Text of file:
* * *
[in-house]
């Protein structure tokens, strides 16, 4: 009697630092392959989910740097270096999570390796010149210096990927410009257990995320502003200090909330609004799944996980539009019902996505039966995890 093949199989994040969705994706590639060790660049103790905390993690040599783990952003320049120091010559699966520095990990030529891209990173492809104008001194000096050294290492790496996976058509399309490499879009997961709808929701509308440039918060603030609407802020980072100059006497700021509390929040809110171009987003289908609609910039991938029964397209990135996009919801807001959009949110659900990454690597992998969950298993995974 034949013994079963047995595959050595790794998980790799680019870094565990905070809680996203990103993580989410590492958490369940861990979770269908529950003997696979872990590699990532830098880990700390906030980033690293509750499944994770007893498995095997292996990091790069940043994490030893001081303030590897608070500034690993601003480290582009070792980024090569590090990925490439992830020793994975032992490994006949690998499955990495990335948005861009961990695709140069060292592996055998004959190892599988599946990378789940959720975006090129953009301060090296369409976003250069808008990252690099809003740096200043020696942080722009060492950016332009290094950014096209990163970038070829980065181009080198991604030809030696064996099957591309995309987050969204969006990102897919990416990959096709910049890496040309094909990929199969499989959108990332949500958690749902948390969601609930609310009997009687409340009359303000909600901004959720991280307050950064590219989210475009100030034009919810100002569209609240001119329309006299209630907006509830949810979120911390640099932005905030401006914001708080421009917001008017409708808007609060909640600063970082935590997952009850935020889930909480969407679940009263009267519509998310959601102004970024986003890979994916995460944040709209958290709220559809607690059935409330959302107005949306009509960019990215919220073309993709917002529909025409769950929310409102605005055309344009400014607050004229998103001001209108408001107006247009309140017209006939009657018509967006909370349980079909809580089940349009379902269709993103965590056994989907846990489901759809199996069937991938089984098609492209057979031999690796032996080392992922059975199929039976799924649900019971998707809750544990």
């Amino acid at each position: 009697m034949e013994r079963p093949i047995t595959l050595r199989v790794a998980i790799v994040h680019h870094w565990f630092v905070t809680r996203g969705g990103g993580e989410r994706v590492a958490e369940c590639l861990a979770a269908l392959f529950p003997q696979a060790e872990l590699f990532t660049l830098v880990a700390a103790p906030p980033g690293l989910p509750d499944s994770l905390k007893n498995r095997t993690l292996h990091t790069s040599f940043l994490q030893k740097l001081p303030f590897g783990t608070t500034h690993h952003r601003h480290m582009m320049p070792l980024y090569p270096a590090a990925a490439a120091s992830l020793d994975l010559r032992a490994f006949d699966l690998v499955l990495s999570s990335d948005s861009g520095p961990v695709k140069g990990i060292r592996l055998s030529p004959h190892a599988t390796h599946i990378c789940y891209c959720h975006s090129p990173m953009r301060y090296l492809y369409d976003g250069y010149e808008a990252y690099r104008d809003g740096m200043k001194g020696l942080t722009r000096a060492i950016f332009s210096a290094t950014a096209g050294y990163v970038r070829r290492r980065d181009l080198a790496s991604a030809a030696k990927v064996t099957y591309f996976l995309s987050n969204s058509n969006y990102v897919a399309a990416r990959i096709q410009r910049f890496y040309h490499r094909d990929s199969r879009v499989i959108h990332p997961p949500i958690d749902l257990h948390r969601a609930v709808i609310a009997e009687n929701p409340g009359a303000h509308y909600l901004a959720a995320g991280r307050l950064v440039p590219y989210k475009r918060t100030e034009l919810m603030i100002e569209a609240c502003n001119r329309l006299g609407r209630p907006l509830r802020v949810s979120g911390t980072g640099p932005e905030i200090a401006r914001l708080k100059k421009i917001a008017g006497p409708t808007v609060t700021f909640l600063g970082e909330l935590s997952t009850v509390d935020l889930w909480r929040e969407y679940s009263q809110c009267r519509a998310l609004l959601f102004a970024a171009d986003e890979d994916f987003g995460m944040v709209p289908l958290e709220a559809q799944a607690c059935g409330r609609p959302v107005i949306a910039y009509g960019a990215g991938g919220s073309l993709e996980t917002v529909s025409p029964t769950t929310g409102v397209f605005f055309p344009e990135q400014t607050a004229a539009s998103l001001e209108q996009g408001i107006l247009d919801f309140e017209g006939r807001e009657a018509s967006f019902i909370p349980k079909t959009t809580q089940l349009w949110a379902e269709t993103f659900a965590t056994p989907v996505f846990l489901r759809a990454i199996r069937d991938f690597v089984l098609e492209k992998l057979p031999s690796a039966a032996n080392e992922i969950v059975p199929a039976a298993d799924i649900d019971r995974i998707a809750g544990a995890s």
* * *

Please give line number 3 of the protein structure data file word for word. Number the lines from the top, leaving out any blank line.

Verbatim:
């Amino acid at each position: 009697m034949e013994r079963p093949i047995t595959l050595r199989v790794a998980i790799v994040h680019h870094w565990f630092v905070t809680r996203g969705g990103g993580e989410r994706v590492a958490e369940c590639l861990a979770a269908l392959f529950p003997q696979a060790e872990l590699f990532t660049l830098v880990a700390a103790p906030p980033g690293l989910p509750d499944s994770l905390k007893n498995r095997t993690l292996h990091t790069s040599f940043l994490q030893k740097l001081p303030f590897g783990t608070t500034h690993h952003r601003h480290m582009m320049p070792l980024y090569p270096a590090a990925a490439a120091s992830l020793d994975l010559r032992a490994f006949d699966l690998v499955l990495s999570s990335d948005s861009g520095p961990v695709k140069g990990i060292r592996l055998s030529p004959h190892a599988t390796h599946i990378c789940y891209c959720h975006s090129p990173m953009r301060y090296l492809y369409d976003g250069y010149e808008a990252y690099r104008d809003g740096m200043k001194g020696l942080t722009r000096a060492i950016f332009s210096a290094t950014a096209g050294y990163v970038r070829r290492r980065d181009l080198a790496s991604a030809a030696k990927v064996t099957y591309f996976l995309s987050n969204s058509n969006y990102v897919a399309a990416r990959i096709q410009r910049f890496y040309h490499r094909d990929s199969r879009v499989i959108h990332p997961p949500i958690d749902l257990h948390r969601a609930v709808i609310a009997e009687n929701p409340g009359a303000h509308y909600l901004a959720a995320g991280r307050l950064v440039p590219y989210k475009r918060t100030e034009l919810m603030i100002e569209a609240c502003n001119r329309l006299g609407r209630p907006l509830r802020v949810s979120g911390t980072g640099p932005e905030i200090a401006r914001l708080k100059k421009i917001a008017g006497p409708t808007v609060t700021f909640l600063g970082e909330l935590s997952t009850v509390d935020l889930w909480r929040e969407y679940s009263q809110c009267r519509a998310l609004l959601f102004a970024a171009d986003e890979d994916f987003g995460m944040v709209p289908l958290e709220a559809q799944a607690c059935g409330r609609p959302v107005i949306a910039y009509g960019a990215g991938g919220s073309l993709e996980t917002v529909s025409p029964t769950t929310g409102v397209f605005f055309p344009e990135q400014t607050a004229a539009s998103l001001e209108q996009g408001i107006l247009d919801f309140e017209g006939r807001e009657a018509s967006f019902i909370p349980k079909t959009t809580q089940l349009w949110a379902e269709t993103f659900a965590t056994p989907v996505f846990l489901r759809a990454i199996r069937d991938f690597v089984l098609e492209k992998l057979p031999s690796a039966a032996n080392e992922i969950v059975p199929a039976a298993d799924i649900d019971r995974i998707a809750g544990a995890s």